More about this theme Since its inception, the Spelman HHMI Program has supported summer and academic year research programs, initially with biology faculty mentors and, since 2008, branching into other STEM departments. In addition, the program has supported a redesign of the biology curriculum, which now incorporates research-based courses that focus on faculty-mentored research projects. Based on the college's initiative of having all students complete a research experience by graduation, students are starting to be introduced to research early in the curriculum. For example, chemistry and biochemistry majors attend research-focused seminars, one in the fall of their first year (CHE 101 First Year Seminar in Chemistry) and in the sophomore year (SYE 103/104 Sophomore Seminar: Chemistry) that include developmental activities aimed at professional and research preparation. Students interested in performing research on campus are also invited to participate in an annual Research Open House where they meet with research-active faculty and tour labs. Student research trainees over the years have had the opportunity to work with researchers on campus and at local area institutions through the Spelman Mentored and Research Trained (SMART) Scholars Program, with students participating in a focused multi-year development program, and the Research Associates Program (RAP), where students are supported in their research during an academic year. The program has also supported a Summer Visiting Research Fellows Program where students have worked under the mentorship of African American women scientists at research-intensive institutions and national labs. All HHMI-supported research trainees present their research project findings during the annual college Research Day, and many are supported in traveling to present at national conferences. More recently, the program has supported a competitive student-developed research grant initiative. Students who have had previous research training are encouraged and guided in writing an NIH-style grant based on their own research ideas, with two grants being funded annually.

Fostering Interdisciplinary or Integrative Learning

More about this themeThe HHMI Program has continually supported curricular changes in biology and other STEM disciplines that have focused on bringing interdisciplinarity to both introductory and more advanced courses. Building on the success of earlier HHMI initiatives that supported the development of cross-disciplinary Cognate Linkage Modules, a growing number of STEM faculty have been supported in their development of interdisciplinary modules, case studies, and projects that focus on problem-solving and critical thinking by integrating knowledge from various disciplines and linking multiple courses across the STEM disciplines. Faculty have also received travel funds to attend curriculum workshops focused on introducing interdisciplinarity into the curriculum and have presented their work at national conferences. In order to promote these efforts over the years, the program has supported the hiring of faculty positions in biology and in science education. While students enrolled in various STEM courses benefit from these efforts, the HHMI Program also has encouraged integrating learning and innovation through an interdisciplinary research-based initiative called the Spelman Pioneer Award in Research Competition (SPARC), which is an annual competition where interdisciplinary teams of students vie for a top prize awarded to the most viable outcome to a proposed problem over a given academic year.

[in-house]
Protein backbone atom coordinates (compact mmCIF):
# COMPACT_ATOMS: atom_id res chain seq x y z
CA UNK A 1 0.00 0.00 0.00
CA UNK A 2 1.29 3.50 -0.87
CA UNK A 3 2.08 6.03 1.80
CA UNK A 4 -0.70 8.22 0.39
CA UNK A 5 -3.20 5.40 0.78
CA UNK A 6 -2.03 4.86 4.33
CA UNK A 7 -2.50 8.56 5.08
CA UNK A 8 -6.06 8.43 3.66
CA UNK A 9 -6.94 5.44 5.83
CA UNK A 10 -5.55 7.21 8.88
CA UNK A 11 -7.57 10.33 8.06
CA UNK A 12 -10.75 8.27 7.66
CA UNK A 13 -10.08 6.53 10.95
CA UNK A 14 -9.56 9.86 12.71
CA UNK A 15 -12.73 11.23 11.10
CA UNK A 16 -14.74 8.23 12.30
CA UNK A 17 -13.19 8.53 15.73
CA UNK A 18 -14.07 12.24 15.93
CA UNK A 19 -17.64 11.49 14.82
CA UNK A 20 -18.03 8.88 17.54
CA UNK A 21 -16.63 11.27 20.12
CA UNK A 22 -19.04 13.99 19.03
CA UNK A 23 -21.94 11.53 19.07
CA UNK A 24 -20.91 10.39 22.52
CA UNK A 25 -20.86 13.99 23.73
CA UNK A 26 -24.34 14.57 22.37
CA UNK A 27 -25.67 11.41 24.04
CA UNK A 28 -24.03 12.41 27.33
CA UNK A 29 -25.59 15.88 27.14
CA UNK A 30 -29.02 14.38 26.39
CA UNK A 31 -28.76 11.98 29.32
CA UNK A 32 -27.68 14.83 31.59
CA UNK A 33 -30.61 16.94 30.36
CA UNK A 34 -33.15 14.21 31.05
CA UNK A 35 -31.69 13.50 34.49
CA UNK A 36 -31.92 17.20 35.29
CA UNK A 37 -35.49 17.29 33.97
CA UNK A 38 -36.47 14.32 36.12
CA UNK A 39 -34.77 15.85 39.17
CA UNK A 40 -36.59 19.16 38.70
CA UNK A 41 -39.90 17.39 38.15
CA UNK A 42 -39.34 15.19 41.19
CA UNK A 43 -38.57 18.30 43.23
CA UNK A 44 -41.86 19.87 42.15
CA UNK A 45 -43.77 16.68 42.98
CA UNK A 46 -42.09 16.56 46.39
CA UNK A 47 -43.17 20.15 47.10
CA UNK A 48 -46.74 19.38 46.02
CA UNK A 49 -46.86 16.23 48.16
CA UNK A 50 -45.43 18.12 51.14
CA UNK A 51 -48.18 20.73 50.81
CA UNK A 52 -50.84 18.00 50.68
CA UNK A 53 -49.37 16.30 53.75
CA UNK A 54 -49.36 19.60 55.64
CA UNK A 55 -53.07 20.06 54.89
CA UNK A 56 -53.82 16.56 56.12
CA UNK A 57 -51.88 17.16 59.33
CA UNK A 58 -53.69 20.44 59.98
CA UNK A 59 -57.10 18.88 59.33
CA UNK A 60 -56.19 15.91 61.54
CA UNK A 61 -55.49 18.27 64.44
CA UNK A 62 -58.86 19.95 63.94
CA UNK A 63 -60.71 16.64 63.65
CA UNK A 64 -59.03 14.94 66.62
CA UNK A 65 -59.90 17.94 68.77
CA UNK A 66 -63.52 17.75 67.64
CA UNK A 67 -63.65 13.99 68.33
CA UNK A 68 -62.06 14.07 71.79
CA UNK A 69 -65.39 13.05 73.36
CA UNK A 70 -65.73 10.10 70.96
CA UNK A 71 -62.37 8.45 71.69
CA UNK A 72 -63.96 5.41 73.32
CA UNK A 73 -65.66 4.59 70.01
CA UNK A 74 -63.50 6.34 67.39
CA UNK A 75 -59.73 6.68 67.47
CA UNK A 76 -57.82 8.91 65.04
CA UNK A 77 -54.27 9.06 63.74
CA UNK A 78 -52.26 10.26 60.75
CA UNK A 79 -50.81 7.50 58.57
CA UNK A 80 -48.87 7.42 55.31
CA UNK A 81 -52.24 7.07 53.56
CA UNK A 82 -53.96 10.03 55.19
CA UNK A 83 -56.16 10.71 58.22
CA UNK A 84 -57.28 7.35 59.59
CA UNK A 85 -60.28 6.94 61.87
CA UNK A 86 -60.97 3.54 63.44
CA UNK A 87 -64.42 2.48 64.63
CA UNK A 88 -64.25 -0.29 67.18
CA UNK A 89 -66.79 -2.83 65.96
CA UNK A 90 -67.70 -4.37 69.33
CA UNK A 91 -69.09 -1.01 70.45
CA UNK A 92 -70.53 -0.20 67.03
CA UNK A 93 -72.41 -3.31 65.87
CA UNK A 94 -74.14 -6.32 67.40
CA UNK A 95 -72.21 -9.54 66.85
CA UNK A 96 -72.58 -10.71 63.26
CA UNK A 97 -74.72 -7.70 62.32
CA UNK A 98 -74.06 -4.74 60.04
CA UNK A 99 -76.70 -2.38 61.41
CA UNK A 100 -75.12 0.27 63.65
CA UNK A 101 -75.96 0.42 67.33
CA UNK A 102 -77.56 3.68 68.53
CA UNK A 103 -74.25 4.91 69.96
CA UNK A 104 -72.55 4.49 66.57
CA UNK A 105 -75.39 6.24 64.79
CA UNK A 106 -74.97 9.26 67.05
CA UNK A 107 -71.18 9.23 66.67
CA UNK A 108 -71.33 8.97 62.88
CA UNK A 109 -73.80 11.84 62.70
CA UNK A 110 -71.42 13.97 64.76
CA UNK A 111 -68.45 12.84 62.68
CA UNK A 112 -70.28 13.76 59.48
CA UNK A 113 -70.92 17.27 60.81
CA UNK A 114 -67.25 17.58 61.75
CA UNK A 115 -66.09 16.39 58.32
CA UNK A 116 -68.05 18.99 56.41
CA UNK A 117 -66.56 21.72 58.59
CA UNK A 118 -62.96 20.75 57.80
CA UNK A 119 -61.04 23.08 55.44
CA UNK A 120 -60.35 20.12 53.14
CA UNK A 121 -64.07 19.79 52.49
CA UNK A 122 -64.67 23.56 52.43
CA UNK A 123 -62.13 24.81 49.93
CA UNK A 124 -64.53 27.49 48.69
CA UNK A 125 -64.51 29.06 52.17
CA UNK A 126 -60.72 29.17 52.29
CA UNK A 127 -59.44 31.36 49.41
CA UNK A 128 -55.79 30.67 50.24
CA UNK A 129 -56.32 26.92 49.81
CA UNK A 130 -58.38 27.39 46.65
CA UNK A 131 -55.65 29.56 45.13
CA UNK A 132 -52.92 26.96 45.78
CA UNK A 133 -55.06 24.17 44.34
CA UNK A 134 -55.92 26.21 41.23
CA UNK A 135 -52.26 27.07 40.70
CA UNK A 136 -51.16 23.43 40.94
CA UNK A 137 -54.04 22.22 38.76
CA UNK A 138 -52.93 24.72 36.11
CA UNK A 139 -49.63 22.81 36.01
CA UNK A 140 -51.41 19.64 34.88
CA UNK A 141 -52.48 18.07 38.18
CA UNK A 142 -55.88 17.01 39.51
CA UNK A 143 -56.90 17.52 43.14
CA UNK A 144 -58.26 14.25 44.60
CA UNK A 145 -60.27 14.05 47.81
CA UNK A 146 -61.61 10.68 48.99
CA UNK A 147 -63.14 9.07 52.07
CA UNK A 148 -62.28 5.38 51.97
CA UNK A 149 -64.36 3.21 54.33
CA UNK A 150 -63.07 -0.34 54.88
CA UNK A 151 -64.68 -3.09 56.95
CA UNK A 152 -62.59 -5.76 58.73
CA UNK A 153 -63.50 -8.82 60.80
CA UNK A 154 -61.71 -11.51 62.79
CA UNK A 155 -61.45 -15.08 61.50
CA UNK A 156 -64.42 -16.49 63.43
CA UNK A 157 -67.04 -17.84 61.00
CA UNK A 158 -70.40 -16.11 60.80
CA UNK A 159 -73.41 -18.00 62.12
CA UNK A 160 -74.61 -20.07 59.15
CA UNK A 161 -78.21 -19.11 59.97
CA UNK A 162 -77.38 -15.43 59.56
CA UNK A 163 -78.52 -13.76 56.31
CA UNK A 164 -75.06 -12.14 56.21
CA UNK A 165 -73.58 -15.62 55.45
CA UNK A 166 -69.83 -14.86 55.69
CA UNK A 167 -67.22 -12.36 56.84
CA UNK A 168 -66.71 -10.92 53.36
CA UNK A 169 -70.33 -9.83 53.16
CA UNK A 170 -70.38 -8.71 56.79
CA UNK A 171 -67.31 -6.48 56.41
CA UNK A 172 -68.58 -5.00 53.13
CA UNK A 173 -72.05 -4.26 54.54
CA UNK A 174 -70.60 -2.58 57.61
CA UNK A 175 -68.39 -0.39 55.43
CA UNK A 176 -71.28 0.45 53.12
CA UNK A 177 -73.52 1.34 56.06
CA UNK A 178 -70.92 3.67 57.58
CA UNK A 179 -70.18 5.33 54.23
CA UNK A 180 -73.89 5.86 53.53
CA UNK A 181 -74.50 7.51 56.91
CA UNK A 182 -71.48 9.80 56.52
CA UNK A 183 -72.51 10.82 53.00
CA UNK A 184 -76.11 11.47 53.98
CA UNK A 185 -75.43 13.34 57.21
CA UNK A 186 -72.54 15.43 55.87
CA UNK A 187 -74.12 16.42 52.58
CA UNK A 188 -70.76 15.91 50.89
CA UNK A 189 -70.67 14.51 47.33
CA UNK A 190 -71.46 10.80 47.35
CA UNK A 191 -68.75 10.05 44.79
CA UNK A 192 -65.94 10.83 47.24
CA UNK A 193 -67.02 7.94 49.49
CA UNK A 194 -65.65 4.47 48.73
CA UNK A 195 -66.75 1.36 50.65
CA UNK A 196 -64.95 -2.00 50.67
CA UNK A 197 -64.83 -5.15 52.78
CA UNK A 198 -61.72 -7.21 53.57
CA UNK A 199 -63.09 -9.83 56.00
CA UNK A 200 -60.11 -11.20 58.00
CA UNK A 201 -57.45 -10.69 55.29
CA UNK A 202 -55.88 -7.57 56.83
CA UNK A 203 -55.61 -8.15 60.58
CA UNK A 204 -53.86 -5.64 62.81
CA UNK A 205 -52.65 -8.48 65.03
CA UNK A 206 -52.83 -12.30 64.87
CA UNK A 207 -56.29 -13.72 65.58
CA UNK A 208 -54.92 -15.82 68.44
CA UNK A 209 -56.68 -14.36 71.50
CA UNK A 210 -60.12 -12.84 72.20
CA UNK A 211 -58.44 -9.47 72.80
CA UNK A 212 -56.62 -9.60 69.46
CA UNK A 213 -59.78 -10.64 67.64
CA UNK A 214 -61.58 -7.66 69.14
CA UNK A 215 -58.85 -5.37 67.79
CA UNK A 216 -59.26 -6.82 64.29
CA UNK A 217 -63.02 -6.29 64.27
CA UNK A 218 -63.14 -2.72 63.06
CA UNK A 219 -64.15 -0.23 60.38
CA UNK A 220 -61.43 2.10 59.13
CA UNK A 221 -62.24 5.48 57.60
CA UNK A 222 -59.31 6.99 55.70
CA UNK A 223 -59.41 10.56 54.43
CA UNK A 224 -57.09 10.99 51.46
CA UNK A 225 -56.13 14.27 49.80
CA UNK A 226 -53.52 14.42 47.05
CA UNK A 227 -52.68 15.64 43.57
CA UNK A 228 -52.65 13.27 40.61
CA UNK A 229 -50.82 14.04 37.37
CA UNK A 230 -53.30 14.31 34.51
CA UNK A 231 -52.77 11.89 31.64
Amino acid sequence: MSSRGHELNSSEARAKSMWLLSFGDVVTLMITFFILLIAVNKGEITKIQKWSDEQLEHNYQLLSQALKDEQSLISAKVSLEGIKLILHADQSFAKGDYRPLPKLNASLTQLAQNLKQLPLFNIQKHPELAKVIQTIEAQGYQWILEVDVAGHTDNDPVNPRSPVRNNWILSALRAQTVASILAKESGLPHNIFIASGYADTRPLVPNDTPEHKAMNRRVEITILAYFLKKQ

Pathways to Institutional Change

The biology department launched a broadscale curriculum reform in 2006. This skills-based curriculum laid the foundation for developing core competencies through its four semester-long introductory core, using student-centered active learning pedagogies in all classes. Next, the department focused on introducing authentic research experiences in courses. Since 2009, over a dozen courses with authentic research have been developed. This has resulted in a complete transformation in the learning experience of students. Whereas only 30–40% of students used to leave with an authentic research experience, now almost 80% of the students graduate with a research experience. This model has served as an example for other departments to incorporate inquiry-based pedagogies and course-based research experiences. Due, in part, to the success of the biology department curriculum, Spelman now has instituted an Undergraduate Research Capstone program, which will require all Spelman students to have a research experience before graduation.

The HHMI program at Spelman has taken care to incorporate interdisciplinarity in the curriculum to promote student development. Collaborations between faculty members in STEM departments are vital to creating a coherent science learning environment to foster students' holistic thinking. In the past, faculty from different departments have collaborated to teach "Linkage Modules" that link the same concept in different science courses (for example, biology and physics). This is in keeping with Spelman College's emphasis on an integrated curriculum—"My Integrated Learning Experience (MILE)"—that provides a curricular framework for students to answer real-world questions associated with interdisciplinary perspectives. Currently, there are several interdisciplinary majors on campus (e.g., women's studies, international studies). However, with the exception of environmental science and studies program and the newly instituted health sciences major, interdisciplinary science programs are rare. The current HHMI program at Spelman attempts to make interdisciplinary scientific thinking a part of the student's toolkit at the earliest stage by developing introductory interdisciplinary science course under the guidance of a new interdisciplinary hire.

Funding Acknowledgment

The work described here has been supported by funding from: the HHMI Undergraduate and Graduate Science Education Program Grant #52007559; the NSF Targeted Infusion Grant #1332575; the National Institutes of Health/National Institute of General Medical Sciences (NIH/NIGMS); Research Initiative for Scientific Enhancement (RISE) Grant #2R25GM0606566.